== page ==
Cascade School District Superintendent Steve McKenna is passionate about finding creative ways to approach education. He and the school board are moving forward on some out-of-the-box efforts to engage students and the community in designing a learning environment that works for students and invites them to take ownership in their own education.
These efforts stand in stark contrast to the industrial model of education that once prevailed — where the teacher is the "sage on the stage" and the students are merely vessels into which educators pour information. Doesn't sound very appealing, does it?
It took a school bond failure a few years ago to prompt the district to step back and reconsider the vision of a high school, McKenna told me. The high school has undergone quite a transformation already, but not many folks in the community are aware. You'll find programs at Cascade High that one might not expect, from Running Start classes on campus that used to be held at the Wenatchee Valley College, college credit courses, certification classes for everything from Microsoft products and even fire science.
What McKenna, the board and educators have determined is that education works best when schools play to the strengths of the student in terms of their interests and desires and allowing them to pursue those during high school. This runs counter to conventional thinking in which the expectation was that all kids could be put in similar molds — the cookie cutter approach.
Education is more than stuffing information into the heads of students, McKenna pointed out. Like the notion of Common Core standards, it's about figuring out ways for kids apply knowledge effectively rather than regurgitate it.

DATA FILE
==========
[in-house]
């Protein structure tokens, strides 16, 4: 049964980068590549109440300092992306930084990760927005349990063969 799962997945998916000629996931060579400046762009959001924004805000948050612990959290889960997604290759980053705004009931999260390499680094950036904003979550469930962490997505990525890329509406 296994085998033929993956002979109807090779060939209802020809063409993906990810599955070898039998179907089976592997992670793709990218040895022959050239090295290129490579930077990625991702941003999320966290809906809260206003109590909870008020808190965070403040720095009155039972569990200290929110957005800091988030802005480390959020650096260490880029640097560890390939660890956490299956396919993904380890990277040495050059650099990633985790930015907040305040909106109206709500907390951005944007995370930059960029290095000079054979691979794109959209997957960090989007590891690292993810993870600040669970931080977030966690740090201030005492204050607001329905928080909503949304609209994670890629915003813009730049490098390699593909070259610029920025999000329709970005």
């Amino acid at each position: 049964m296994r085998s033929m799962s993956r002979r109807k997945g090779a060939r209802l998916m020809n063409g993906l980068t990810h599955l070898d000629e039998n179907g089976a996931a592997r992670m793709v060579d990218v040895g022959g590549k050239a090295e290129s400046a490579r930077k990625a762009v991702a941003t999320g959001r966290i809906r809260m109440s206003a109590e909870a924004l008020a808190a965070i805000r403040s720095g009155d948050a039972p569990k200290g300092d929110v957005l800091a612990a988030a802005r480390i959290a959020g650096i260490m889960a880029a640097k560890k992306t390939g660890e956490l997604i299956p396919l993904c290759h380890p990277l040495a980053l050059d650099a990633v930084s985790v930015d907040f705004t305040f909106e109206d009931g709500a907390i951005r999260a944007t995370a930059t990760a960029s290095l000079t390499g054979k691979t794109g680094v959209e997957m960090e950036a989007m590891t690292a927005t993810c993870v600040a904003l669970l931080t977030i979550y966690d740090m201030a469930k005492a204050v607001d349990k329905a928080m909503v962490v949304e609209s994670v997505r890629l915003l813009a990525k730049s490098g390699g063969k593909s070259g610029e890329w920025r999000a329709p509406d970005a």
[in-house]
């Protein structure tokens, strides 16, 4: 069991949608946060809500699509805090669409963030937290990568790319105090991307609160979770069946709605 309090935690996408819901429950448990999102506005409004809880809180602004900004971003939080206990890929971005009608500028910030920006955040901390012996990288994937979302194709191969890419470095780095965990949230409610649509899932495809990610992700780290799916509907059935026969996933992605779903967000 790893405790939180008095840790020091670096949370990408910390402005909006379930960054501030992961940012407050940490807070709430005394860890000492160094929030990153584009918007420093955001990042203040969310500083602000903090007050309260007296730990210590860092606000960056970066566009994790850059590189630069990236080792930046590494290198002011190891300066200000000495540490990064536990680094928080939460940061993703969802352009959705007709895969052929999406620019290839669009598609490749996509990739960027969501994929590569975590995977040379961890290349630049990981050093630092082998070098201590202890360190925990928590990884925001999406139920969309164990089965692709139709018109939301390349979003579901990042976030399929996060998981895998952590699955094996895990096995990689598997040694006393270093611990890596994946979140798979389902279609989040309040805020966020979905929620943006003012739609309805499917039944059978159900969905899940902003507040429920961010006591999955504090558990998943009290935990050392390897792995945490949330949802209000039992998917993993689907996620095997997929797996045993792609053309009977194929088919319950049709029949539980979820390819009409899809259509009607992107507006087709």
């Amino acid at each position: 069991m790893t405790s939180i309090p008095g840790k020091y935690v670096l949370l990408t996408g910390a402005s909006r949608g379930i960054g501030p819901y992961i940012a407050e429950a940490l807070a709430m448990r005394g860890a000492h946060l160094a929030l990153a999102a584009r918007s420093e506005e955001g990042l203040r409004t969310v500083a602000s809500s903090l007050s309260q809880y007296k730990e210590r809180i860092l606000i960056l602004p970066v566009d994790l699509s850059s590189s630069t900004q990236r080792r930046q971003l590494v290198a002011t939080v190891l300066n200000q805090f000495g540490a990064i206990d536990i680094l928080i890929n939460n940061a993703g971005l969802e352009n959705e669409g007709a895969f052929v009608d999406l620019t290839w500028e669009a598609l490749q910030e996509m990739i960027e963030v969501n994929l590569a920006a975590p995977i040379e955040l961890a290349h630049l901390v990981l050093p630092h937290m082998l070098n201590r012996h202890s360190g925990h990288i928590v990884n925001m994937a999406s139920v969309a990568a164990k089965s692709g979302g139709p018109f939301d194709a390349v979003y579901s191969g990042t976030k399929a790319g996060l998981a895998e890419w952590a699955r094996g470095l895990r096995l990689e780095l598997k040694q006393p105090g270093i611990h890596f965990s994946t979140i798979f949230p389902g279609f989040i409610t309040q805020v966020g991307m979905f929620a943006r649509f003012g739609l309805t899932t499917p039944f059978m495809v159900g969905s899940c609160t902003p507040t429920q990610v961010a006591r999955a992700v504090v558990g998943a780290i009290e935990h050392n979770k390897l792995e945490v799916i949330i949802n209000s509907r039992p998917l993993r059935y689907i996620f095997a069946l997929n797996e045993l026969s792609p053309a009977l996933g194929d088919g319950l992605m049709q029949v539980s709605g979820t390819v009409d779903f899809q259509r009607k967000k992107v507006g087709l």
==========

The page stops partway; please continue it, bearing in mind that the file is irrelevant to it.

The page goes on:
The Cascade High School staff plus some students and community members are going to spend a day in early November grappling with how to create an approach that builds on the strengths of students and the steps it will take to move in that direction, said McKenna.
At the same time, the students who aren't participating in that exercise will have the unique opportunity do consulting-like work for local businesses. Students are taking the lead in recruiting businesses to bring a challenging issue to a small team of students and allow them to come up with creative solutions.
Voila! There's an example of solutions-based education where kids are being leaders and accountable to "clients." It's a perfect real-world example that fits perfectly with what McKenna and the school board envision for the future of education at Cascade High School.
So what do students get out of this? They get a chance to develop teamwork, create real-life solutions to real problems and at the same time learn about professions they might be interested in. It could lead to internships or mentorships with local companies and at the same time connect local businesses more effectively with schools. It gives them a chance to gain experience in taking some risks that will benefit them whether they move on to college or head straight into the work force.
"I'm pretty excited about this," McKenna told me. The Future Business Leaders of America class is taking a leadership role in facilitating the Cascade Learns project the week of Nov. 11 that matches businesses with students who are interested in the topic. He visited the FBLA class recently and reported: "It was great to go into a classroom where kids were out of their chairs, working in teams and engaged while the teacher was coaching on the side — helping and guiding them," McKenna said.
That's the epitome of students engaged in creating their own education.
There will be some in the community who may criticize this day out of the classroom in which the students are responsible for helping business "clients" succeed. But to me, if it inspires students to get excited about creating their own future, the district will have succeeded mightily.
It's great to see these kinds of constructive projects happening in North Central Washington. Hats off the district for thinking outside the box. Here's a link to the Cascade Learns website: http://cascadelearns.org